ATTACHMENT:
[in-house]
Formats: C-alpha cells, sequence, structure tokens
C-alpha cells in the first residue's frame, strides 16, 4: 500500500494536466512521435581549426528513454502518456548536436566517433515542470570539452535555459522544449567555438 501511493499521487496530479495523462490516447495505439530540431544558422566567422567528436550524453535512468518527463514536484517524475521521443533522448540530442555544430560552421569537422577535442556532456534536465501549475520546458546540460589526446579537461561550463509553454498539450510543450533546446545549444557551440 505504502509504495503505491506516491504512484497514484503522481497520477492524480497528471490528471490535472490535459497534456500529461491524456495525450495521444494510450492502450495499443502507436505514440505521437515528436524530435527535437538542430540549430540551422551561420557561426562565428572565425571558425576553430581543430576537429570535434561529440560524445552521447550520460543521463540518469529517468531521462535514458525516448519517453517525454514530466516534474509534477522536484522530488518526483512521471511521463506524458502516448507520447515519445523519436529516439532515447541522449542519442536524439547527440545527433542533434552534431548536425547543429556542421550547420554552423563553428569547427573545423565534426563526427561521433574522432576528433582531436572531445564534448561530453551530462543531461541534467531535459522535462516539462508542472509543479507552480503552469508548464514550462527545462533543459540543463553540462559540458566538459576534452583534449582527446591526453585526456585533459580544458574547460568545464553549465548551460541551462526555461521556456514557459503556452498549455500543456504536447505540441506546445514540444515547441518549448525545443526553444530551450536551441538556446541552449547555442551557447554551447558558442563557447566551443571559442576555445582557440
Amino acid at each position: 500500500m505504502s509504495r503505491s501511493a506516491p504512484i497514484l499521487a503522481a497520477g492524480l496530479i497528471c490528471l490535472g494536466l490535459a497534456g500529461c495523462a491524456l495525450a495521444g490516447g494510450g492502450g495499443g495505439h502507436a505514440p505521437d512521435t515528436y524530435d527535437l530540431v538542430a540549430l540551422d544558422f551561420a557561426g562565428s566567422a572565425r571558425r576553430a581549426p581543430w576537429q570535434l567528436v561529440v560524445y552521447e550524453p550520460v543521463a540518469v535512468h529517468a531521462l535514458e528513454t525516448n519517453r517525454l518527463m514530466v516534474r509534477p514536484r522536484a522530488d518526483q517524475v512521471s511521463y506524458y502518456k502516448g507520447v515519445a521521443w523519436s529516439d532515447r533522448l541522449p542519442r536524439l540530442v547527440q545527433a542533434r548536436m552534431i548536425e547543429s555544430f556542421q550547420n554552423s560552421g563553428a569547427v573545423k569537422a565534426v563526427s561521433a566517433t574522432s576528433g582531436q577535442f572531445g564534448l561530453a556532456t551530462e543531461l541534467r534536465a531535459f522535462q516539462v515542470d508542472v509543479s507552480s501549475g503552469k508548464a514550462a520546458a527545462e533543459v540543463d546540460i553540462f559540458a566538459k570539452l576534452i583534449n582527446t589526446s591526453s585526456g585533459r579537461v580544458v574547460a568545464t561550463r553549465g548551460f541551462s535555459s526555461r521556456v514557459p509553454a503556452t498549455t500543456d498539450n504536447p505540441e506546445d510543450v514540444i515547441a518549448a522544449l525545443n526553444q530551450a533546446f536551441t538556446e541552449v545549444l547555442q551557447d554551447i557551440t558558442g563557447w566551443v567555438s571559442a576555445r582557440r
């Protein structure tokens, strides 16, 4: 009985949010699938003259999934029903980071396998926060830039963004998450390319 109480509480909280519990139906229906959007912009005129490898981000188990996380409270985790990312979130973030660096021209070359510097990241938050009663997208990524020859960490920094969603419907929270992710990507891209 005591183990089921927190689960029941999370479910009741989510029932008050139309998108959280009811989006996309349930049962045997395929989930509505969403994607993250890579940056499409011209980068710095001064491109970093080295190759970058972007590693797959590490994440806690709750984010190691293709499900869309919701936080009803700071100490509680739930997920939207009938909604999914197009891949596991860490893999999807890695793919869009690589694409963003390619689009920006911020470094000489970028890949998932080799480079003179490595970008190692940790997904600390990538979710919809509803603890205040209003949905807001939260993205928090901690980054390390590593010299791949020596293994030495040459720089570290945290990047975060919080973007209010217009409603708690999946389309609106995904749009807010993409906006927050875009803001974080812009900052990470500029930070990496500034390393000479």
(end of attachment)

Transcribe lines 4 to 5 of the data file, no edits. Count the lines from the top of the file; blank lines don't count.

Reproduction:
Amino acid at each position: 500500500m505504502s509504495r503505491s501511493a506516491p504512484i497514484l499521487a503522481a497520477g492524480l496530479i497528471c490528471l490535472g494536466l490535459a497534456g500529461c495523462a491524456l495525450a495521444g490516447g494510450g492502450g495499443g495505439h502507436a505514440p505521437d512521435t515528436y524530435d527535437l530540431v538542430a540549430l540551422d544558422f551561420a557561426g562565428s566567422a572565425r571558425r576553430a581549426p581543430w576537429q570535434l567528436v561529440v560524445y552521447e550524453p550520460v543521463a540518469v535512468h529517468a531521462l535514458e528513454t525516448n519517453r517525454l518527463m514530466v516534474r509534477p514536484r522536484a522530488d518526483q517524475v512521471s511521463y506524458y502518456k502516448g507520447v515519445a521521443w523519436s529516439d532515447r533522448l541522449p542519442r536524439l540530442v547527440q545527433a542533434r548536436m552534431i548536425e547543429s555544430f556542421q550547420n554552423s560552421g563553428a569547427v573545423k569537422a565534426v563526427s561521433a566517433t574522432s576528433g582531436q577535442f572531445g564534448l561530453a556532456t551530462e543531461l541534467r534536465a531535459f522535462q516539462v515542470d508542472v509543479s507552480s501549475g503552469k508548464a514550462a520546458a527545462e533543459v540543463d546540460i553540462f559540458a566538459k570539452l576534452i583534449n582527446t589526446s591526453s585526456g585533459r579537461v580544458v574547460a568545464t561550463r553549465g548551460f541551462s535555459s526555461r521556456v514557459p509553454a503556452t498549455t500543456d498539450n504536447p505540441e506546445d510543450v514540444i515547441a518549448a522544449l525545443n526553444q530551450a533546446f536551441t538556446e541552449v545549444l547555442q551557447d554551447i557551440t558558442g563557447w566551443v567555438s571559442a576555445r582557440r
């Protein structure tokens, strides 16, 4: 009985949010699938003259999934029903980071396998926060830039963004998450390319 109480509480909280519990139906229906959007912009005129490898981000188990996380409270985790990312979130973030660096021209070359510097990241938050009663997208990524020859960490920094969603419907929270992710990507891209 005591183990089921927190689960029941999370479910009741989510029932008050139309998108959280009811989006996309349930049962045997395929989930509505969403994607993250890579940056499409011209980068710095001064491109970093080295190759970058972007590693797959590490994440806690709750984010190691293709499900869309919701936080009803700071100490509680739930997920939207009938909604999914197009891949596991860490893999999807890695793919869009690589694409963003390619689009920006911020470094000489970028890949998932080799480079003179490595970008190692940790997904600390990538979710919809509803603890205040209003949905807001939260993205928090901690980054390390590593010299791949020596293994030495040459720089570290945290990047975060919080973007209010217009409603708690999946389309609106995904749009807010993409906006927050875009803001974080812009900052990470500029930070990496500034390393000479």